– Art Institute of Chicago. I always think of the Art Institute of Chicago as a place to go without kids. But, boy am I wrong. Thanks to the helpful people working the Art Institute tables at the Children’s Book Festival I was reminded that the museum, located at 111 S. Michigan Ave., is for all to enjoy. And, in fact, there are a wealth of family programs offered at the Art Institute, many of which tie to some of the museum’s current exhibits. I, for one, can’t wait to take my sons to the Built Environments family workshop on Sunday, October 20 from 2 – 3:30 p.m. Based on the exhibition Building: Inside Studio Gang Architects, the workshop offers children the chance to create their own city plans. The exhibit also was the inspiration behind the 3D bookmarks my son loved making at the festival. While many of the museum’s programs are free, you do have to pay admission to enter the Art Institute. But, don’t forget, children 14 years and under get in for free and the museum offers an admission discount for Chicago residents.
– Barefoot Books. As you know from my previous post, ever since Europa closed back in September, I’ve been on the hunt for foriegn-language books in Chicago. So you can only imagine my surprise and delight when I stumbled across the Barefoot Books table at the Children’s Book Festival. Barefoot Books, which specializes in books that explore other countries and our planet, had a whole bin of bilingual children’s books – including some in French and English. I quickly snatched up a few to read to my sons since now I can easily read the stories in French and then provide the exact English translation – without using the iTranslate app on my iPhone! The World Atlas, a hard cover, beautiflly illustrated book that shows how communities across the globe have been influenced by their natural environments, also caught my eye – and made it on to my holiday shopping list for my boys. Children who are into Egypt and mummies, like mine, will enjoy “We’re Sailing Down the Nile,” which takes children through Egypt, introducing Egyptian landmarks and history to them along the way, and includes several pages of additional factual information at the end. Can you tell I’m a big fan of these books?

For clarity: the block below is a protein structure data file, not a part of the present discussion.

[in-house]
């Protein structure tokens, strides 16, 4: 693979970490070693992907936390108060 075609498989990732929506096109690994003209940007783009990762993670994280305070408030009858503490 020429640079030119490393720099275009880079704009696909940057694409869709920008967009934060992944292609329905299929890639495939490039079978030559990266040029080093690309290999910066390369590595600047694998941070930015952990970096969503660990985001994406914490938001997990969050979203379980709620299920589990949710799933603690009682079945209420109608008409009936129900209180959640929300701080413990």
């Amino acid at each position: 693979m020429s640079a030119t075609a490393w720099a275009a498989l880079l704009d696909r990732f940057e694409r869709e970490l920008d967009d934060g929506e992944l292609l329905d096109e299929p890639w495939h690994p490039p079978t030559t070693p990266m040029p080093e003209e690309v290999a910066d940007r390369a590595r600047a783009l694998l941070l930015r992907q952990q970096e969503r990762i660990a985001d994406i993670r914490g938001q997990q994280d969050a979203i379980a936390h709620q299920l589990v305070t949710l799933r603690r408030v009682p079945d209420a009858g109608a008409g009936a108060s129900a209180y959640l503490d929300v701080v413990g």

Keeping the Love of Books and Chicago Alive
The Children’s Book Festival left me on a huge cultural high and inspired me to continue to venture out with me family to new festivals, stores and museums in Chicago. As the months get colder, we usually tend to stay indoors and keep to our neighborhood – but not any more. I now have a great list of new places to go in Chicago to brave the chillier times and expose my sons to the world – past and present. And I can’t wait!
For now we’ll continue to dive deep into the books we found at the Children’s Book Festival and explore the upcoming events at The Oriental Institute Museum and the Art Institute of Chicago (and other amazing Chicago cultural institutions). I know that this will help make the approaching winter a warm, engaging one that will help brighten and enrich our lives.
Do you have any recommendations of other neighborhood events or cultural institutions for us to visit this fall or winter – or any other time of the year? If yes, I’d love to hear about them.
Here’s to world citizens!